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TitleThe Man Who Couldn't Stop: OCD and the True Story of a Life Lost in Thought
File Size1.0 MB
Total Pages236
Table of Contents
                            Title Page
Copyright Notice
One: Our siege mentality
Two: Bad thoughts
Three: The mademoiselle and the Rat Man
Four: An emerging obsession
Five: The OCD family
Six: Cruel to be kind
Seven: The God obsession
Eight: Animals and other relatives
Nine: Man hands on misery to man
Ten: The runaway brain
Eleven: Daddy’s little helper
Twelve: The helicopter view
Thirteen: Long live lobotomy
Fourteen: Politics and prejudice
Fifteen: A new dimension
Sixteen: Final thoughts
Notes and references
A Note About the Author
Document Text Contents
Page 118


The runaway brain

A popular way to visualize the brain is to clench your fist and stick your thumb
out and point it at the ground, as if you are a Roman emperor passing judgement
on a defeated gladiator.* Your thumb is now the brain stem and the thumbnail
the end of the spinal cord. Your fingers and hand represent the cortex, with the
little finger the pre-frontal cortex. Now, do the same, but first squeeze a grape in
the grip of your index finger. The grape contains the seat of our obsessions.

The relationship between the mind and the brain is one of the most
mysterious in modern science. At their most basic, the thoughts that cause such
mayhem in OCD are just electrical and chemical signals. But to say those
physical elements alone define and confine the mind would be to say that the
Mona Lisa is just some paint. There is a point at which this material pragmatism
seems to give way to something greater, a frontier beyond which the sum is
greater than the parts. In the brain, that is the moment at which the chemistry and
electricity, the nuts and bolts, combine to form the mind, to give humans the
sensation of consciousness.

Take the separation of brain and mind too far, and you hit the scientifically
awkward idea of a soul – that the mind can and perhaps does exist in isolation of
its physical basis. But, refuse to accept the notion of a mind−brain duality at all,
and we struggle to explain the human experience. It’s a problem as much of
philosophy and metaphysics as one of biology.

Biology has one clear advantage over philosophy and metaphysics: it can be
measured. But it’s natural for scientists to measure either the mind or the brain.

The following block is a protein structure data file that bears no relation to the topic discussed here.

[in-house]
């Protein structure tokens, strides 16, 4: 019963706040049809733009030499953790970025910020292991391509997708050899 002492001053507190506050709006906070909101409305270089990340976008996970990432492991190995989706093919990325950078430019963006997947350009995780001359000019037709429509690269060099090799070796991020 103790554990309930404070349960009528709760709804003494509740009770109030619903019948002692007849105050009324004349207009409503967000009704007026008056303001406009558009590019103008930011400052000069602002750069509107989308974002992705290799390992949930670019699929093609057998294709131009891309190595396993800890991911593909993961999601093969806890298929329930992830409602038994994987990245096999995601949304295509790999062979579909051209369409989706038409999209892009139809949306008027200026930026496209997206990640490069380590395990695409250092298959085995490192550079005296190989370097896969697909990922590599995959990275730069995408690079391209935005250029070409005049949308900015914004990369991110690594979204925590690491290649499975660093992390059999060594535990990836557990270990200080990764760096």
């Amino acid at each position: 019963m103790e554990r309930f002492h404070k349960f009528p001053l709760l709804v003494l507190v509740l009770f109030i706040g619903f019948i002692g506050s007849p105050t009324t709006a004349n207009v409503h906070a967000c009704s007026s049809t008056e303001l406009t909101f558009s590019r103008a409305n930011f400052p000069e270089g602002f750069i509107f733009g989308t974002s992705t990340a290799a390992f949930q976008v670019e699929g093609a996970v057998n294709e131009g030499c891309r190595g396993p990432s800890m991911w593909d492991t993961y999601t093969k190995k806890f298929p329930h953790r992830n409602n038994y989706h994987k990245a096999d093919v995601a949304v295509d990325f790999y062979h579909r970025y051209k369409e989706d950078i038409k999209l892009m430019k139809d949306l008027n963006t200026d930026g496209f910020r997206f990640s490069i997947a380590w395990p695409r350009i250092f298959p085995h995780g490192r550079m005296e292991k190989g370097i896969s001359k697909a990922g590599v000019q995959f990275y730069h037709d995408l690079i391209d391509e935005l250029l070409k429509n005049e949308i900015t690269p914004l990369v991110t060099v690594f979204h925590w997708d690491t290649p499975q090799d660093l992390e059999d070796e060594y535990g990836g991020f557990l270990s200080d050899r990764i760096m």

Even as modern science scoffs at the false premise of dualism, it inadvertently
reinforces it. Neurologists work with brain tissue. Psychologists grapple with
functions of the mind. Psychiatrists have a foot in both camps; they diagnose
problems of the mind and treat them as problems of the brain, which is perhaps

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why psychiatry is sometimes regarded with suspicion by both sides.
Since the days of Esquirol and Freud, OCD has been viewed as a problem of

the mind. Except, of course, OCD wasn’t viewed, not in the literal sense, it was
conceived, modelled, reimagined. Modern technology, however, now allows the
brain to be viewed in the literal sense. And that literal view, some neuroscientists
believe, can show us the physical basis of OCD.


Only a fool or a liar will tell you how the brain works. Even well into the
twentieth century, while scientists in other fields could harness technology to
split the atom and unravel the molecular structure of DNA, neuroscientists were
largely restricted to two types of experiment. They could remove and look at a
dead brain, or they could watch for the effects of brutal accidents and dreadful
disease on a live brain. The nineteenth-century scientist Paul Broca famously
unravelled how the brain processes language with the help of stroke victims who
lost the ability to speak. By the 1960s, Canadian neurosurgeon Wilder Penfield
made maps of cognitive function with electrical stimulation of the exposed
brains of wide-awake epileptic patients he was poised to operate on, to see which
part of their bodies activated – the patients might twitch their shoulder or report
a memory.

Neuroscience became more high-tech in the 1970s with devices to analyse
live brains – an alphabet soup of acronyms. First was the CAT scan, computed
axial tomography – which combines X-ray images taken from various directions
– and the PET scan, positron emission tomography, which maps radioactively
labelled chemicals injected into the bloodstream. Most influential was MRI,
magnetic resonance imaging, based on a tool that research chemists had long
used to probe molecular structure. The chemists called the technique nuclear
magnetic resonance, and one of the first things that doctors did when they started
to point the machines at their patients was to drop the word ‘nuclear’ from the
name. The patients preferred it that way.

MRI uses magnets and radio waves to detect blood. Particularly useful to
neuroscientists is functional MRI, which takes lots of scans, one immediately
after the other, and so shows how the blood moves. Blood flow in the brain
means activity. If one part of the brain shows a greater demand for blood, or in

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* Pitman last saw him in 2000. ‘He gets by,’ he says.

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* You can take the Yale-Brown test online at

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